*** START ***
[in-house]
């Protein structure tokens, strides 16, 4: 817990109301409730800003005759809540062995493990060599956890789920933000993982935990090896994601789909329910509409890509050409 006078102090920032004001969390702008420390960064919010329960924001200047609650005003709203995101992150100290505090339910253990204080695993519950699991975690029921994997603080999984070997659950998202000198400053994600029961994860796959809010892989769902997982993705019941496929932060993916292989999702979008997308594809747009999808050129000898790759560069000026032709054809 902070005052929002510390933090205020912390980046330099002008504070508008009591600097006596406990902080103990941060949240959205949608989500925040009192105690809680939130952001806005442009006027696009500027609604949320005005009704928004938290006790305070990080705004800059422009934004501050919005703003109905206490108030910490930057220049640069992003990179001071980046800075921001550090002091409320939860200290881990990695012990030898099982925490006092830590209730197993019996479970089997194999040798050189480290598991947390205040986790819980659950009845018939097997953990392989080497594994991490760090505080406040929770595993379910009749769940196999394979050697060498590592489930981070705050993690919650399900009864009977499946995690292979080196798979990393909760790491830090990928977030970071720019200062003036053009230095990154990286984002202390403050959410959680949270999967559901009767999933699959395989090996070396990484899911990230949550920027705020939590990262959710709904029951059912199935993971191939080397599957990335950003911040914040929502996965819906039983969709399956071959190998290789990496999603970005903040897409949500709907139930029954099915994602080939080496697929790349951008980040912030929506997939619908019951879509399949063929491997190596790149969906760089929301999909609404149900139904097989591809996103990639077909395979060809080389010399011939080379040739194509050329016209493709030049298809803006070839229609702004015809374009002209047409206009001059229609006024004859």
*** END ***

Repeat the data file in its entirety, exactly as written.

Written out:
[in-house]
């Protein structure tokens, strides 16, 4: 817990109301409730800003005759809540062995493990060599956890789920933000993982935990090896994601789909329910509409890509050409 006078102090920032004001969390702008420390960064919010329960924001200047609650005003709203995101992150100290505090339910253990204080695993519950699991975690029921994997603080999984070997659950998202000198400053994600029961994860796959809010892989769902997982993705019941496929932060993916292989999702979008997308594809747009999808050129000898790759560069000026032709054809 902070005052929002510390933090205020912390980046330099002008504070508008009591600097006596406990902080103990941060949240959205949608989500925040009192105690809680939130952001806005442009006027696009500027609604949320005005009704928004938290006790305070990080705004800059422009934004501050919005703003109905206490108030910490930057220049640069992003990179001071980046800075921001550090002091409320939860200290881990990695012990030898099982925490006092830590209730197993019996479970089997194999040798050189480290598991947390205040986790819980659950009845018939097997953990392989080497594994991490760090505080406040929770595993379910009749769940196999394979050697060498590592489930981070705050993690919650399900009864009977499946995690292979080196798979990393909760790491830090990928977030970071720019200062003036053009230095990154990286984002202390403050959410959680949270999967559901009767999933699959395989090996070396990484899911990230949550920027705020939590990262959710709904029951059912199935993971191939080397599957990335950003911040914040929502996965819906039983969709399956071959190998290789990496999603970005903040897409949500709907139930029954099915994602080939080496697929790349951008980040912030929506997939619908019951879509399949063929491997190596790149969906760089929301999909609404149900139904097989591809996103990639077909395979060809080389010399011939080379040739194509050329016209493709030049298809803006070839229609702004015809374009002209047409206009001059229609006024004859």